Manuel Mendizabal, David S. Goldberg, Federico Piñero, Diego T. Arufe, María José de la Fuente, Pablo Testa, Matías Coronel, Sergio Baratta, Luis G. Podestá, Michael B. Fallon, Marcelo O. Silva
Background. The natural history of intrapulmonary vascular dilations (IPVD) and their impact on patient outcomes in the setting of portal hypertension has only been described in small series. Aims. To assess the development of hepatopulmonary s?ndrome (HPS) in patients with isolated IPVD and to evaluate outcomes of IPVD and HPS among patients evaluated for liver transplantation (LT). Material and methods. Data from a prospective cohort of patients evaluated for LT with standardized screening for HPS were analyzed. IPVDs were defined as the presence of microbubbles in the left atrium > 3 cycles following right atrial opacification. HPS was defined as the presence of IPVD and hypoxemia (Alveolar-arterial gradient ? 15 mmHg) in the absence of concomitant cardiopulmonary disease. Results. A total of 104 patients with negative contrast-enhanced echocardiogram (CE) were compared to 63 patients with IPVD and 63 patients with HPS. Only four patients were categorized as ?severe? HPS based on degree of hipoxemia (defined as PaO2 < 60 mmHg). Twenty IPVD patients were followed with ABG over a mean duration of 21 months (range 9-43), of whom 7 (35%) subsequently met HPS criteria. Overall unadjusted survival from the time of LT evaluation using multi-state survival models that accounted for pre- and post-LT time was not statistically different among the three groups (negative CE, IPVD, and HPS; p > 0.5). Conclusions. Patients with IPVD appear to have a substantial risk of developing oxygenation impairment over time and progress to HPS. In our cohort, survival in patients with HPS and isolated IPVD is not different when compared to those without IPVDs.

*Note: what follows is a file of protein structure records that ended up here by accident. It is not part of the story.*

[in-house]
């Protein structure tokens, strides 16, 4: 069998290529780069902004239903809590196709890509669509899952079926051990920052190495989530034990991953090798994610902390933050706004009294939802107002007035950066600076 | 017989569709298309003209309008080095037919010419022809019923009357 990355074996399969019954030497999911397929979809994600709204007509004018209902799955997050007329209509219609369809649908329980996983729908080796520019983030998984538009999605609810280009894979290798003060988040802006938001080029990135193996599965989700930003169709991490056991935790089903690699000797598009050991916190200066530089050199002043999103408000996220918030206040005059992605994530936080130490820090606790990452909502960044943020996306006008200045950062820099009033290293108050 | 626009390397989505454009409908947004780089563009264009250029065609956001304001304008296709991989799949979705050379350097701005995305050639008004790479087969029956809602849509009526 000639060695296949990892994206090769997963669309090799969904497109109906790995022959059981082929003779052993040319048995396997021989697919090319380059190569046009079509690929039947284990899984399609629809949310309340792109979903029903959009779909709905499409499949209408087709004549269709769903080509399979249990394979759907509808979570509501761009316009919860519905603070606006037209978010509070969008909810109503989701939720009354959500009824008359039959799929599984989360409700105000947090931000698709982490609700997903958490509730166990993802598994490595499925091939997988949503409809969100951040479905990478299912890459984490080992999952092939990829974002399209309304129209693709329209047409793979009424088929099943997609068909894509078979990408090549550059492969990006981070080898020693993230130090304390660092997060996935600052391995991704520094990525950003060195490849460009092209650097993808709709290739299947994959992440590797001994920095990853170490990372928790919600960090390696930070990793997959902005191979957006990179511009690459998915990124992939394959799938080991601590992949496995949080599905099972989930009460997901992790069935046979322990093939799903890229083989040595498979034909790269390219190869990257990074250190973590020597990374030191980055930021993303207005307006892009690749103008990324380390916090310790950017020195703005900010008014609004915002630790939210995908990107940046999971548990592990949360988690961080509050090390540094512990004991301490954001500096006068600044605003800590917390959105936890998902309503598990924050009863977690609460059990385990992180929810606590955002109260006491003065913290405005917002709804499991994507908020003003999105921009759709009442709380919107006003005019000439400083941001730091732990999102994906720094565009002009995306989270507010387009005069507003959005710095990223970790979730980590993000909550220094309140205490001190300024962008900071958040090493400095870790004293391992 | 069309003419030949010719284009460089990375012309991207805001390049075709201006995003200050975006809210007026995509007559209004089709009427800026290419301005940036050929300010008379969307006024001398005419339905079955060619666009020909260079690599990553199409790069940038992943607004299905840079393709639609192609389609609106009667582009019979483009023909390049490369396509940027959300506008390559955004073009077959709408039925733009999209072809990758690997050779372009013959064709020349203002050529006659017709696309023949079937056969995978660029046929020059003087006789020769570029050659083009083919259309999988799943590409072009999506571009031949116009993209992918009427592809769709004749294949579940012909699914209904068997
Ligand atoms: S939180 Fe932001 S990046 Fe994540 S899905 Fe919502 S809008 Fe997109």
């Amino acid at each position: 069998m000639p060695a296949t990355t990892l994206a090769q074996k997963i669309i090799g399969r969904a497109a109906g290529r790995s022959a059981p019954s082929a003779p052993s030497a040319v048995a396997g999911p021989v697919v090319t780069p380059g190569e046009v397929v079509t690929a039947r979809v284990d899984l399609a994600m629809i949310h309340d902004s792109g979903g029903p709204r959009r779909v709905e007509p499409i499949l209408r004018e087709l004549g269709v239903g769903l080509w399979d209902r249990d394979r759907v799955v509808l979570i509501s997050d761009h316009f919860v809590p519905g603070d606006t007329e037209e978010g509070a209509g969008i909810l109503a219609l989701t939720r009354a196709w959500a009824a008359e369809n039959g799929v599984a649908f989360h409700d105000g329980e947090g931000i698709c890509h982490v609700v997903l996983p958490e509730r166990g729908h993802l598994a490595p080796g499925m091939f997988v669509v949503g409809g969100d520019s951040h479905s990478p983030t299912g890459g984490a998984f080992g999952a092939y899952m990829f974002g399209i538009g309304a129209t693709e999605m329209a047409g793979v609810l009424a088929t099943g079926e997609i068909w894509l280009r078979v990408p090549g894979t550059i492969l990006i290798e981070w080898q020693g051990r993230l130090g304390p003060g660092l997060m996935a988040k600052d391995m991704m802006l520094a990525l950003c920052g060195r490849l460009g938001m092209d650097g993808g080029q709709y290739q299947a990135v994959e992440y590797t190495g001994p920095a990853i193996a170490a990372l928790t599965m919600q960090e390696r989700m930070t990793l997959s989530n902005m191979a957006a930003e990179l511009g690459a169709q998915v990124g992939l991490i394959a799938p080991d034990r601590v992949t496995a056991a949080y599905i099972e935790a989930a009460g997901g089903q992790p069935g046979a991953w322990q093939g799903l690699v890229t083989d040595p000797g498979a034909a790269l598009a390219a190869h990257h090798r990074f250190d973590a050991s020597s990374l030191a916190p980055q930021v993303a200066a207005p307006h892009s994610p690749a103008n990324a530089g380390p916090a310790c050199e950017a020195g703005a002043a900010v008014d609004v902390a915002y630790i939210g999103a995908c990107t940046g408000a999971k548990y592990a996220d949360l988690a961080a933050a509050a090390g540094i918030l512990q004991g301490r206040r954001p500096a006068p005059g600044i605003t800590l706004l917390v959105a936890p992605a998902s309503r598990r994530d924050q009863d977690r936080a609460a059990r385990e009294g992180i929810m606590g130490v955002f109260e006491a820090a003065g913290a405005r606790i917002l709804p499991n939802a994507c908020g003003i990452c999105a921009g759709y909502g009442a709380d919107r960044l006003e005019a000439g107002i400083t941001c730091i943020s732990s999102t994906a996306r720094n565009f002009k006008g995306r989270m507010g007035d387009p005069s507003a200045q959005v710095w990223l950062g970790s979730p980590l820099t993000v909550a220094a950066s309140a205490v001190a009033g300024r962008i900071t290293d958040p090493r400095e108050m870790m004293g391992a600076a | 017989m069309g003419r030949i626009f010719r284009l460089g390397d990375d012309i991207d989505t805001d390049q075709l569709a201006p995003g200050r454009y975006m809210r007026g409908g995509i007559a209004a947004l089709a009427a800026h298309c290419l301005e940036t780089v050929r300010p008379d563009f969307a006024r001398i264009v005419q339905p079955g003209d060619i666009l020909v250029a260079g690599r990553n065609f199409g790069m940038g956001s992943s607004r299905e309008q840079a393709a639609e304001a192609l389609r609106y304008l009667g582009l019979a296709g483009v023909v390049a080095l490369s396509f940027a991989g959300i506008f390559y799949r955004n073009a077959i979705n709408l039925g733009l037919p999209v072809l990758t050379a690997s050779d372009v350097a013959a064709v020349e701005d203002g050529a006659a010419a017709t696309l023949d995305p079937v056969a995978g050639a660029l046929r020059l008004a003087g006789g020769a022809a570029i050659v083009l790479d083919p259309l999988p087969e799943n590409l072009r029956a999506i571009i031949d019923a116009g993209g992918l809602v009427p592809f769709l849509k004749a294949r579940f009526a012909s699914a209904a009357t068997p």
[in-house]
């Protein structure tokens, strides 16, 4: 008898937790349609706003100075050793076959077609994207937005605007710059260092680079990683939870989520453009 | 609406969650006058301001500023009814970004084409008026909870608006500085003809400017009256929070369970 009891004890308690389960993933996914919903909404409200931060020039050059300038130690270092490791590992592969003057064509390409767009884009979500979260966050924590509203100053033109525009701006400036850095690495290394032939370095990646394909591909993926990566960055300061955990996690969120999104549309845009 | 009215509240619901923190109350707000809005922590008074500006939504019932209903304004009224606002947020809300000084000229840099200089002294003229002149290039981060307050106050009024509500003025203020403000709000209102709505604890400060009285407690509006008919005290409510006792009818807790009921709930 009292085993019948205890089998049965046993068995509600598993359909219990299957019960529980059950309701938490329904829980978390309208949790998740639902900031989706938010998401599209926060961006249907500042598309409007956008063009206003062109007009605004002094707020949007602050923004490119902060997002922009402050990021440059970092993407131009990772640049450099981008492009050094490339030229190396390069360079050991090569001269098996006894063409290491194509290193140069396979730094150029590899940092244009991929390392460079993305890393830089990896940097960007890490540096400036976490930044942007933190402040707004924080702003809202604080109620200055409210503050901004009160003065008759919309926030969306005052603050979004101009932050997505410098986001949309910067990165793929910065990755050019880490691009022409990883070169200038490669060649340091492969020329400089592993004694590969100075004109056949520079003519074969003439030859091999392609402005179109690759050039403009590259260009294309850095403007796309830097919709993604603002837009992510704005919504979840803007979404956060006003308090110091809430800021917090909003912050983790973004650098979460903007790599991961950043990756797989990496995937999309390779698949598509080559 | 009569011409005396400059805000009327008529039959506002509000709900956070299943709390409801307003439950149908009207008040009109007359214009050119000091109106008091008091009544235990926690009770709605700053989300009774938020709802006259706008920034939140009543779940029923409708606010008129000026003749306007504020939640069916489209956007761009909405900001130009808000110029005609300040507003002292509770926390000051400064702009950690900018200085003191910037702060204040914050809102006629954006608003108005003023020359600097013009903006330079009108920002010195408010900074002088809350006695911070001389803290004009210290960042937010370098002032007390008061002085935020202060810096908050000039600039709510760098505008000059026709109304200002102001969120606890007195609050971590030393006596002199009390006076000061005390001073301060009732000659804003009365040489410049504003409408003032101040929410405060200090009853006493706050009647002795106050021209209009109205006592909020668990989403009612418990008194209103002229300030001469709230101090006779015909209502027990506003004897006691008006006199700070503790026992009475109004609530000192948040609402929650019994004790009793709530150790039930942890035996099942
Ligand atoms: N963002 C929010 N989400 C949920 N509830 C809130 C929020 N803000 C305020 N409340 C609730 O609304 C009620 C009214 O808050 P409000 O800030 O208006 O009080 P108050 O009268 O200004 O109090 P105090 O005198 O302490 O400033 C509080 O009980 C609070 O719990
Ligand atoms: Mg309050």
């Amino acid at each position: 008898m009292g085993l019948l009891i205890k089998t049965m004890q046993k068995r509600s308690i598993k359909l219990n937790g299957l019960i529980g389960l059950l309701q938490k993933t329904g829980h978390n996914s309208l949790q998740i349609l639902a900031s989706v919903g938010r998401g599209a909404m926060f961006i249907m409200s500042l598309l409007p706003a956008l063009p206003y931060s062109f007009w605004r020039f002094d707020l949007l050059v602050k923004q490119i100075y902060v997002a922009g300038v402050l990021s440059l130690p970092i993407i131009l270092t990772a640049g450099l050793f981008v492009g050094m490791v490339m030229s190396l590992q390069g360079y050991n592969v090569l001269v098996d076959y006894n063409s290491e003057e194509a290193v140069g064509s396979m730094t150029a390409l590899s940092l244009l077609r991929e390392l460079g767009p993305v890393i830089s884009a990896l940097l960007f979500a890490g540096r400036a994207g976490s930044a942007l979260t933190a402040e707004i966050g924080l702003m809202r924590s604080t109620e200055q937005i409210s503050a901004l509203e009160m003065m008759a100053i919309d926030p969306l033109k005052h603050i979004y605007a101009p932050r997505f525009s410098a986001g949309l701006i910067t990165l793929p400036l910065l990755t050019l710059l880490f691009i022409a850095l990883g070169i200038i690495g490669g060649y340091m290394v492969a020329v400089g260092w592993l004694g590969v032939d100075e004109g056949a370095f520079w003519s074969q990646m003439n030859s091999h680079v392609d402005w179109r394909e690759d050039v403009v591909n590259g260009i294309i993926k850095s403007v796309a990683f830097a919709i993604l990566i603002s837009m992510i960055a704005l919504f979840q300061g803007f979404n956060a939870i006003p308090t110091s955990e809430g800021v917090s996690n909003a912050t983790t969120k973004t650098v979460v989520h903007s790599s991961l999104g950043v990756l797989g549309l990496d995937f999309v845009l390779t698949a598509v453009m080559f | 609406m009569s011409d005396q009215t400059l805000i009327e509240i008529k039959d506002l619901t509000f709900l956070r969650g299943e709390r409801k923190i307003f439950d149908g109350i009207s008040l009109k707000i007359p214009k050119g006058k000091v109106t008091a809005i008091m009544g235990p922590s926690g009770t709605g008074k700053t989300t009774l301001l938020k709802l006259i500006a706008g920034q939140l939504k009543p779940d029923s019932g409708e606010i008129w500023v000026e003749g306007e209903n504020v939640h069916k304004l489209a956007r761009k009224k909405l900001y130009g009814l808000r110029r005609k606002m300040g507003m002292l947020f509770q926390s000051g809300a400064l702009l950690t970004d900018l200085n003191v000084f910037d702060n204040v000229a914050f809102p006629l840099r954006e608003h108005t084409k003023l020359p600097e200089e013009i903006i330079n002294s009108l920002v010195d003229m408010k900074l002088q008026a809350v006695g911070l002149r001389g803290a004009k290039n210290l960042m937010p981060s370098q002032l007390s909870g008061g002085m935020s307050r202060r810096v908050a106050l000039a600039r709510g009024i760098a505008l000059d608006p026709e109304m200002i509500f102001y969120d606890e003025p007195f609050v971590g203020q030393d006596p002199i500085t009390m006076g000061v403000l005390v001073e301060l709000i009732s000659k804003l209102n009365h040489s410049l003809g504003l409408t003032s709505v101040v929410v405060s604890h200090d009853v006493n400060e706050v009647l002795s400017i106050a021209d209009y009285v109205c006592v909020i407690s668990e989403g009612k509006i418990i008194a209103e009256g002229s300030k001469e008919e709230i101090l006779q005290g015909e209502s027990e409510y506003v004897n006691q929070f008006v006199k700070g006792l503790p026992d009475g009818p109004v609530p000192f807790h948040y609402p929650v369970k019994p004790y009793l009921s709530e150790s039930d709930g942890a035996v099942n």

Key words. Hepatopulmonary syndrome., Intrapulmonary vascular dilatation., Liver transplantation.